GW’s plan to review its Title IX procedures will better enable the University to handle cases of sex-based discrimination and sexual violence, but the federal appeals’ court decision to block the District’s good reason handgun law will make it harder to ensure public safety.
Here’s the best and worst news from around campus and the District this week.
The University is planning to bring in outside legal experts to review its Title IX procedures.
A Philadelphia-based law firm, Cozen O’Connor, will conduct the review, according to a University release Monday. The goal of the review is to ensure officials prevent and eliminate sex-based discrimination in the University’s programs and activities. Part of this endeavor includes reviewing University efforts to deal with sexual harassment and sexual violence.
This review comes in light of the recent controversy regarding the University’s handling of a sexual violence case. Aniqa Raihan, a sexual assault survivor who graduated in May, started a campaign to expel her assailant after claiming University officials mishandled her case. Her assailant received a deferred suspension, a lower punishment than recommended by the University’s Code of Conduct. Furthermore, the assailant was allowed to keep his job as a student manager at the Lerner Health and Wellness Center. Her campaign was followed by protests on campus and at the assailant’s graduation ceremony.
Due to the incident, the University’s handling of sexual assault cases has been brought into question by the community and the public. This, in addition to recent turnover and vacancies in the Title IX office, has raised concerns about the University’s commitment to do its best to uphold Title IX policies and procedures. Currently, Rory Muhammad is the only full time, permanent employee staffing the Title IX office. Last year, Mike Lonergan, the former men’s basketball head coach, was under Title IX investigation and laterfired after allegations of emotional and verbal abuse against his players.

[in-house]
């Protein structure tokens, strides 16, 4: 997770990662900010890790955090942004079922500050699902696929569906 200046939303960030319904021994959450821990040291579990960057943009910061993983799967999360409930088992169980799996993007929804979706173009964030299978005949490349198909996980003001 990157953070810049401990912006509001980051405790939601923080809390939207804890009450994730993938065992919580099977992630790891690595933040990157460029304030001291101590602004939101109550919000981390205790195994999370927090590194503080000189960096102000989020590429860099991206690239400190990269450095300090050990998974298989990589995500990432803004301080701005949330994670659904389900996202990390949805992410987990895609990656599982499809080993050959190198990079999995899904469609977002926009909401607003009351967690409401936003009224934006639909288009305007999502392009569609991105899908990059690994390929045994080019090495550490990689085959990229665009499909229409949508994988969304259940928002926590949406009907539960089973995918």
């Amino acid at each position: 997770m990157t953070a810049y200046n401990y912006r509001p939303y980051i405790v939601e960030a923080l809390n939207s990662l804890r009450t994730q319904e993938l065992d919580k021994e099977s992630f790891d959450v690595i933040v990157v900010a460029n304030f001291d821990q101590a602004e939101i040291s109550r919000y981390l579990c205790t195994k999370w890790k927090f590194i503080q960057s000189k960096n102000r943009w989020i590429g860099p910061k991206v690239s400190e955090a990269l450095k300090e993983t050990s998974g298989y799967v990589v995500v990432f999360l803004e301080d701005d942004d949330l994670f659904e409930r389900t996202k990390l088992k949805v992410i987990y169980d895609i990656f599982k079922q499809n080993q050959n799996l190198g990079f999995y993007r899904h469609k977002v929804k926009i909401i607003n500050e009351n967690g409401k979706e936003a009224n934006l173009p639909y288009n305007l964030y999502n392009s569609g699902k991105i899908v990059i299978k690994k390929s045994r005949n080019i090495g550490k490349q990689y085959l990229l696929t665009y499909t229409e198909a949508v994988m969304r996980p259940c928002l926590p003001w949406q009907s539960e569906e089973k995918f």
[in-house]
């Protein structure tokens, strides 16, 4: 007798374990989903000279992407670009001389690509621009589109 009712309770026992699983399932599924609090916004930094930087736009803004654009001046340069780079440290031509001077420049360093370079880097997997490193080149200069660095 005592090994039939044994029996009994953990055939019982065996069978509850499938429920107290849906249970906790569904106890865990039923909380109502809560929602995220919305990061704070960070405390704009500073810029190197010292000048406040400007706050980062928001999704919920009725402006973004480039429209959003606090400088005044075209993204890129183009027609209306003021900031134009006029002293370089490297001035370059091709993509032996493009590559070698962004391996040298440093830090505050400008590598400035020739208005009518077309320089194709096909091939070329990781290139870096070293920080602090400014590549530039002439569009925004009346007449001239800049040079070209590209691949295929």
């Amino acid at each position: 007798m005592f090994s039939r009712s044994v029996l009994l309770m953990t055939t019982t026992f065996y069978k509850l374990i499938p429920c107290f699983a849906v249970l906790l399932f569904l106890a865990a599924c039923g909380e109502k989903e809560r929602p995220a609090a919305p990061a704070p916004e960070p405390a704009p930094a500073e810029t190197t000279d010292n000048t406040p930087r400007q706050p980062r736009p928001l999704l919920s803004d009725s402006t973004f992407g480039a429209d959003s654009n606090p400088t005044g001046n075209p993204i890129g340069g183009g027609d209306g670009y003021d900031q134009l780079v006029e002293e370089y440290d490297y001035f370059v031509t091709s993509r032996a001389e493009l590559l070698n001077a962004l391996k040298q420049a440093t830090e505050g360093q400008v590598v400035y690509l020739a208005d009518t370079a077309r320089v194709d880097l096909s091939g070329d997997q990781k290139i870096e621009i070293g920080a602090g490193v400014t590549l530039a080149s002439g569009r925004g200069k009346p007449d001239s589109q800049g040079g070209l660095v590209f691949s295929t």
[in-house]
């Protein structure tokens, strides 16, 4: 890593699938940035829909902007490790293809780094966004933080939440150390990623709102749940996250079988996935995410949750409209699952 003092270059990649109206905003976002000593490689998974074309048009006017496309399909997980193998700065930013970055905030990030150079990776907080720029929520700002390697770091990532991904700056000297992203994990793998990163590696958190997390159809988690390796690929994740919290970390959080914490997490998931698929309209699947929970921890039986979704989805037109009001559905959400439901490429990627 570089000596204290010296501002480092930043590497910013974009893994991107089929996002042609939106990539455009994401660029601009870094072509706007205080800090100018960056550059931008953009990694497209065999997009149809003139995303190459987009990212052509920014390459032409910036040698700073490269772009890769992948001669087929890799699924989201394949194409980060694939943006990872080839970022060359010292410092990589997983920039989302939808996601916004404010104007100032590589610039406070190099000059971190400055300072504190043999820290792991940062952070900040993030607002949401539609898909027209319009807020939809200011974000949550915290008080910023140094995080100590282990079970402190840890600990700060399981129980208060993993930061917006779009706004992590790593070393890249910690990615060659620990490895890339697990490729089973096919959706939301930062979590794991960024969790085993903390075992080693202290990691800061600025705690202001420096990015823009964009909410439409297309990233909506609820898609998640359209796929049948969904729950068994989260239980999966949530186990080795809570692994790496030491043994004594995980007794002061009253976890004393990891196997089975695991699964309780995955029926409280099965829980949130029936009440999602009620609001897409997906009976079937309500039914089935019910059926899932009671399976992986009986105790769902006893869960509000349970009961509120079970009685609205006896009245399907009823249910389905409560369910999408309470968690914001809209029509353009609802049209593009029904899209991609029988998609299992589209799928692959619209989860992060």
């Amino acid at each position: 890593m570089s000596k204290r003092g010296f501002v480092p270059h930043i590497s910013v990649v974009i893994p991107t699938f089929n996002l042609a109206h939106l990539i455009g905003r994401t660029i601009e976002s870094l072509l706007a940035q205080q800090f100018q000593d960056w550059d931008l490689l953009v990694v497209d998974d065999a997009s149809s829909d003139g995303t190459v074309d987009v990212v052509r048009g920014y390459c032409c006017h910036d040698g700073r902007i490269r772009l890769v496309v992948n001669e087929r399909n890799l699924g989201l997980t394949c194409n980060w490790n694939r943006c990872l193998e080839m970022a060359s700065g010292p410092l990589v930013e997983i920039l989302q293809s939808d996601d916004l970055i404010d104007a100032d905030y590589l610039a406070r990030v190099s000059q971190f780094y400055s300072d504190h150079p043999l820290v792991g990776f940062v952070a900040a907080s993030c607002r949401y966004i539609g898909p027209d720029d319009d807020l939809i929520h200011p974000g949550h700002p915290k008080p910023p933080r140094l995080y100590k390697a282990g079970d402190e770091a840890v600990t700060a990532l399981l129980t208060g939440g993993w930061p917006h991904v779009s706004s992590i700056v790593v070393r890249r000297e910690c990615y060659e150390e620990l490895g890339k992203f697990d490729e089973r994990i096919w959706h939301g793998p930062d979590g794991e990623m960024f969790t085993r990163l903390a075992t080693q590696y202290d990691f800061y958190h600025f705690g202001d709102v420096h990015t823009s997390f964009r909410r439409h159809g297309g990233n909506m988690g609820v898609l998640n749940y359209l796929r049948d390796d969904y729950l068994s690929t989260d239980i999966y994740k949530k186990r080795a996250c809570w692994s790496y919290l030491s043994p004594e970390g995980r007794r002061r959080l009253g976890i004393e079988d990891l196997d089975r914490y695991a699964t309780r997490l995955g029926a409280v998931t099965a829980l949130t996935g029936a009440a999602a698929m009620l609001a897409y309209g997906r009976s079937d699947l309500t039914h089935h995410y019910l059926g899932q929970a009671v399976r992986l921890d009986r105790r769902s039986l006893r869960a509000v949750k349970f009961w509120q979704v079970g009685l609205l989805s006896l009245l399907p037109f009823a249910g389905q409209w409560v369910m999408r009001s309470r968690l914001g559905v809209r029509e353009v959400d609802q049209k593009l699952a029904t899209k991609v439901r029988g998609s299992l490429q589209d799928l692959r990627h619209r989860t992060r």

A review of Title IX procedures is a much needed step to implement a better system for protecting students. The current flaws in the University’s Title IX office reveal the need to review and assess ways to improve the University’s actions towards Title IX cases.
A chance to revamp GW’s image and change the narrative that the University is slow to respond to sexual assault cases is necessary.
A federal appeals court blocked enforcement of D.C.’s strict concealed carry law.
The District’s ‘good reason’ handgun law violates the Second Amendment, according to the federal appeals court. The good reason law requires that District residents show a good reason “to fear his or her person or property” to get a permit to carry concealed handguns in public. This can mean specific threats against people or a job like transporting valuables that justifies carrying firearms in public. City officials are considering appealing the federal court decision and have a month to to do so, or the ‘good reason’ law will be overturned and the federal ruling will come into effect.
The 2-1 decision on Tuesday is a setback for the District, which has been committed to ensuring common-sense gun regulations. This ruling comes in the wake of a June shooting in Alexandria that injured members of Congress. This incident prompted Republican members of Congress to submit proposals that require the District to allow concealed carry permits. The answer to shooting incidents isn’t to make it easier for individuals to carry firearms in public. Instead of rushing to undo stricter gun laws, there should be a focus on implementing current laws and bringing about further reform through gun control legislation.
The judges who ruled against the District’s good reason handgun law argue that the Second Amendment isn’t limited to a ‘good reason’ requirement. Rather guns should be available to all as a rule. But District officials see the strict enforcement of concealed-carry as a way to prevent crime.
Judge Karen Henderson, who dissented against the ruling of the appeals court, mentioned that D.C.’s regulation is acceptable because of its unique security challenges as a capital, according to The Washington Post. Moreover, the current law still protects the right to keep a firearm at home.
The way to reduce gun related crimes is through strict enforcement of concealed carry permits that reduce the amount of guns in public. Ensuring that ‘good reason’ continues to remain the law of the land is a way to reduce gun related crimes and promote public safety.
Shwetha Srinivasan, a senior majoring in International Affairs and Economics, is The Hatchet’s contributing opinions editor.
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